The theatre played host to national and international actors and singers, musicians and comedians, it provided entertainment for everyone and seats at prices to suit all.
The theatre also kindly informs its patrons that ‘their carriages may be ordered at 10.30.’
Oh to be able to witness those grand carriages arriving in line, the sound of their horse’s impatient hooves echoing between the buildings, that chomping of the bit as they stand and wait, the creak of the carriage springs as their posh portly patrons clamber aboard.
The theatre continued up until 1888, when it finally shut it’s doors and was taken over by Cosens & Co.
The goldmine of the grape, the Bird-in Hand, seemingly flourished until March of 1876 when frequent adverts began appearing in the papers for potential tenants for the ‘newly erected beerhouse known as The Bird-In-Hand’ which was only up for rent because of ‘illness of the tenant.’
A little later in time and the local papers and census of 1871 also refer to a Greyhound Inn of St Nicholas Street, run by George Cox Forse and his wife Mary Ann.
(Though Maureen Attwooll in her book refers to it as in St Thomas Street.)
Maybe like the Crown further down the road, the building went through from one street to the other, had two separate entrances and two separate bars? Perhaps the toffs entered via St Thomas Street and the working man slunk in through the back door.
Gregarious landlord George certainly seemed a character and was no stranger to appearing before the bench.
Before taking over the Greyhound Inn the couple ran the Royal Engineers Beershop in Prospect Place. Many a time George appeared before the magistrate for various licensing charges, normally due to selling beer ‘during prohibited hours’
At the start of 1868, George was once again hauled before the court, this time fined for selling spirits without a license.
On Christmas Day in 1868, it was wife Mary Ann who found herself in trouble. For once she was on the right side of the law, that afternoon she was faced with a more than somewhat inebriated customer, Joseph Bressedd, a pioneer of the 51st regiment who’d staggered down from the Red Barracks.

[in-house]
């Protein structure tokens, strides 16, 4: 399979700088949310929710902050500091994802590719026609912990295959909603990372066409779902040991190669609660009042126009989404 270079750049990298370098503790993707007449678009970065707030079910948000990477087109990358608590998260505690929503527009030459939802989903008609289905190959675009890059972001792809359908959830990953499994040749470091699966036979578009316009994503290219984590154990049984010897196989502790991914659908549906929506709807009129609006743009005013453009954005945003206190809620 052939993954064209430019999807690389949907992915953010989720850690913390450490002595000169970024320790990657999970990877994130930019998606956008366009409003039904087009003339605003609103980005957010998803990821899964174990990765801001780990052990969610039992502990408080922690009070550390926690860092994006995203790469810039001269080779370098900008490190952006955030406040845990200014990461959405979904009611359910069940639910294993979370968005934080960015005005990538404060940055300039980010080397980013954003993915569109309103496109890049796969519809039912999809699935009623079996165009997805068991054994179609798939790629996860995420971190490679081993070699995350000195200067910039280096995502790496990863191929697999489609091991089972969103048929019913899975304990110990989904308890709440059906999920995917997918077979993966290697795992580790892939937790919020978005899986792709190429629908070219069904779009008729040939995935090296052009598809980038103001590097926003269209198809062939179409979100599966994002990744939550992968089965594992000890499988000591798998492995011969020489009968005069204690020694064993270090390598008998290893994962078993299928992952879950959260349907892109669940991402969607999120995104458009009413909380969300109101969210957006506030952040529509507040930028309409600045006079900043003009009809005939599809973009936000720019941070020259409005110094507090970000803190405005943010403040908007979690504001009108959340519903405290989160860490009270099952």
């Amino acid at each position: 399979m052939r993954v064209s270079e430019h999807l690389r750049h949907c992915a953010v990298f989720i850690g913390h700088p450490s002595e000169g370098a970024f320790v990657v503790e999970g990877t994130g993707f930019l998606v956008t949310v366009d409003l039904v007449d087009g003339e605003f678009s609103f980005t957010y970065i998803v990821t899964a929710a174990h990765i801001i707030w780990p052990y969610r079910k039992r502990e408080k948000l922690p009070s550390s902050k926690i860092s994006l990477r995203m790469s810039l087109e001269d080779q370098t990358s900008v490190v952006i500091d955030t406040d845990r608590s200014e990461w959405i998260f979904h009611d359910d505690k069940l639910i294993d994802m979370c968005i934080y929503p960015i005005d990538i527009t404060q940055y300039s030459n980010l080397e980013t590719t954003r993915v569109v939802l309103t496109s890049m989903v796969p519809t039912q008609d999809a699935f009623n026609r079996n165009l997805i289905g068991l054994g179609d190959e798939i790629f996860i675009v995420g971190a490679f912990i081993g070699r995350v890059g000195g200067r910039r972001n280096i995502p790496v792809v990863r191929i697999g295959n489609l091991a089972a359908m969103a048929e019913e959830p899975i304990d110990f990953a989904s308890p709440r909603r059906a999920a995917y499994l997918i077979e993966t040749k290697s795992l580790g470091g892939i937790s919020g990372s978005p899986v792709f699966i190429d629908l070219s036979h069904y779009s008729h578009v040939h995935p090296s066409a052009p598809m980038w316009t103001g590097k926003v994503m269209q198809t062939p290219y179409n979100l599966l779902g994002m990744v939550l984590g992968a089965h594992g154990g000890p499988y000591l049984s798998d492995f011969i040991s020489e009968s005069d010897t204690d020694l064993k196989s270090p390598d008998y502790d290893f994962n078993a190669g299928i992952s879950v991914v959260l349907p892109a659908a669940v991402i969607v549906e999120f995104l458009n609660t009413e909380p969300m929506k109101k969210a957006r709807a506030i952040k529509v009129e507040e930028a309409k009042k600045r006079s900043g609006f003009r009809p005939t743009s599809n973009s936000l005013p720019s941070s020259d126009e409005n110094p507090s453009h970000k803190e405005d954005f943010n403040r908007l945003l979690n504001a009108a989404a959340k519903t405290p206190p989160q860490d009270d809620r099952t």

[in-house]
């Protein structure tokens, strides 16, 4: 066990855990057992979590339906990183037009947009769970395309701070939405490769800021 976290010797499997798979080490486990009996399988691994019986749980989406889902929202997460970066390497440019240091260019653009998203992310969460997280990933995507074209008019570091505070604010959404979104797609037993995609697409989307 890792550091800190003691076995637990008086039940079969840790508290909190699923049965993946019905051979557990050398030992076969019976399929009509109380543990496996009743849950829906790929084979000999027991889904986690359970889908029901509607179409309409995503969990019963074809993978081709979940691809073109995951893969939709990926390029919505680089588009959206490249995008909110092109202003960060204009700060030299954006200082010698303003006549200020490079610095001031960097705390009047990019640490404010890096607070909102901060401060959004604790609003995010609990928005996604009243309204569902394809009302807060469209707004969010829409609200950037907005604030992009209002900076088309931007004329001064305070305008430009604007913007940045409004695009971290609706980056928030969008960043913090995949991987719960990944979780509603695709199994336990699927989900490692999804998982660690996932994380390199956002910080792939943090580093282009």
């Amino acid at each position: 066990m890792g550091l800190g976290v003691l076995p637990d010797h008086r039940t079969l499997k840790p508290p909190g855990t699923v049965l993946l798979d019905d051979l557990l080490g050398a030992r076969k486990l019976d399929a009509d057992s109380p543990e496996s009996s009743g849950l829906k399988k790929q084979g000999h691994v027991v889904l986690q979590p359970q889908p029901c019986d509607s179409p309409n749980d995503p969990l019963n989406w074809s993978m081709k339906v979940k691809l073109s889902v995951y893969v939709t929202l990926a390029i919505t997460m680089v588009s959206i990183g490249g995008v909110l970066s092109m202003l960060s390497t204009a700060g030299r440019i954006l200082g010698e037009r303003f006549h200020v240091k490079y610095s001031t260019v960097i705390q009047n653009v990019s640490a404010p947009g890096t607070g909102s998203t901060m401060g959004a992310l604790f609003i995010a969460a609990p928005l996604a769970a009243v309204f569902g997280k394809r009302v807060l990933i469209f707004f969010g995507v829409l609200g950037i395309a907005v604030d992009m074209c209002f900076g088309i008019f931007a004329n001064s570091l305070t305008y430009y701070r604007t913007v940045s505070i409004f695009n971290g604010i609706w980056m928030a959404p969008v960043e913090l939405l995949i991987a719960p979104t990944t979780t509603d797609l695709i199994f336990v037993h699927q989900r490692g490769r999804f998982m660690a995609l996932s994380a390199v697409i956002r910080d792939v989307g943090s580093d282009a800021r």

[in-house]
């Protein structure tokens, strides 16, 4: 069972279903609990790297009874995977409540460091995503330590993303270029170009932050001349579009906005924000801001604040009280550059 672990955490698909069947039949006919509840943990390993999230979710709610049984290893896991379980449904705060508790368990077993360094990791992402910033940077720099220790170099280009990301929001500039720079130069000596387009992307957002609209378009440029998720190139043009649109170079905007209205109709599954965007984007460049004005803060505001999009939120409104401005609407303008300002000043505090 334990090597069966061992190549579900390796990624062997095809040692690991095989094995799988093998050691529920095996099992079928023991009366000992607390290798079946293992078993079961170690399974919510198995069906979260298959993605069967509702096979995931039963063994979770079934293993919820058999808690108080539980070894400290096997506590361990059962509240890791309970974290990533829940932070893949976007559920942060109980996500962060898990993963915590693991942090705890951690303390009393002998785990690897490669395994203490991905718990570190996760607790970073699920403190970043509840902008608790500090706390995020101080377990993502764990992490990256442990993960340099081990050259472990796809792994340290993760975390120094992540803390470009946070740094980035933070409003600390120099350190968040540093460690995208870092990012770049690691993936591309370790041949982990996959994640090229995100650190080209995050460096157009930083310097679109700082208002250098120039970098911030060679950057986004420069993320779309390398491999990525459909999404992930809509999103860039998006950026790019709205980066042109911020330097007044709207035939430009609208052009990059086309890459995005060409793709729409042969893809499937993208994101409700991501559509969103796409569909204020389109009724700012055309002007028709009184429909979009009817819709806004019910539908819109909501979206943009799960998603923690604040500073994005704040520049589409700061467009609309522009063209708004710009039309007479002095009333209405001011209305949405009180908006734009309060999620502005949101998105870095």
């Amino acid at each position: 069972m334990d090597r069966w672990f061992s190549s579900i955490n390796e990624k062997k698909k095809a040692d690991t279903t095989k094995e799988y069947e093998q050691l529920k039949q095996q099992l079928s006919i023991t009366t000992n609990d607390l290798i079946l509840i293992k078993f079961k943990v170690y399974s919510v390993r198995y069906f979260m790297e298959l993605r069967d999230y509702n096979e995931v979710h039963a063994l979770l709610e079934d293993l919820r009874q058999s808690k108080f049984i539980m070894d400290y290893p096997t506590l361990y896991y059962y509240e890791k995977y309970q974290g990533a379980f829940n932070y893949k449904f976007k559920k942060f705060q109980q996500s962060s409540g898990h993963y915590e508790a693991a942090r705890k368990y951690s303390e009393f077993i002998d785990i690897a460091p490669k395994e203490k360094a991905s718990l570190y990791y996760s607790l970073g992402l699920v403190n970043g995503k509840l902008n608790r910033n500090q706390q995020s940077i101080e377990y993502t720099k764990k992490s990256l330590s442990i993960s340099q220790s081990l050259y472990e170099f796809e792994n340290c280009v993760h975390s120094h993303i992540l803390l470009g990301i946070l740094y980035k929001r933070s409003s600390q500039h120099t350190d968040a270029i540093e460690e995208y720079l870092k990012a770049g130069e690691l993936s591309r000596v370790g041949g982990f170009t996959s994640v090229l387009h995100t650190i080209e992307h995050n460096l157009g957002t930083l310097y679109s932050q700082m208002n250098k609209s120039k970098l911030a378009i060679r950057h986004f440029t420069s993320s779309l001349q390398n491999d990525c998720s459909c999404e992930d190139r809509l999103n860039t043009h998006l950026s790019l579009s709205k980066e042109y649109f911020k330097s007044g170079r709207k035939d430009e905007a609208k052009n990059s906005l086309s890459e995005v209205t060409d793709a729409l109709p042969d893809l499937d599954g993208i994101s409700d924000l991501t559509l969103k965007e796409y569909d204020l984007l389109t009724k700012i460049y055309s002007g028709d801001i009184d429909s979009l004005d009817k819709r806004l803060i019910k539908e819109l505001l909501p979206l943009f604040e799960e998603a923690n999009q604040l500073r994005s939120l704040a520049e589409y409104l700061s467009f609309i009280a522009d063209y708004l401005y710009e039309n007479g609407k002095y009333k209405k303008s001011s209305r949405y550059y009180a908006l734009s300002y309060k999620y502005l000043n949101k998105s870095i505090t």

Fearing trouble was on the cards, Mary Ann refused to serve him drink.
Not surprisingly, that didn’t go down too well with a well oiled Joseph. First he lashed out at Mary Ann, then still not content, the pickled pioneer began picking up patron’s drinks, necking back their contents and smashing the glasses on the floor.
Things got no better at the Greyhound!
Another somewhat seemingly nefarious character took over the running of the Greyhound Inn.
Sure did sound a lively spot.
But am I doing the poor fellow a disservice?
On January 3rd 1876 this report appeared in the Police Gazette.
I have yet to find proof of a William Baggs as landlord of the Greyhound Inn at any time, despite looking through Ancestry records, Historical Directories and the British Newspapers online, nor any mention of a court case that matches exactly these details.
I cannot even work out which William Baggs this would have been, there are a few tenuous links, but no proof…so there I’ll have to leave it, not wanting to cast aspersions on some innocent fellow.
Maybe one of my followers who enjoys a right old mystery would like to get their teeth into this one.
Fill your boots!
(Found this quaint old relic on one of the back walls…can’t you just picture a Victorian coachman hopping down off his carriage to ring for M’Lady.)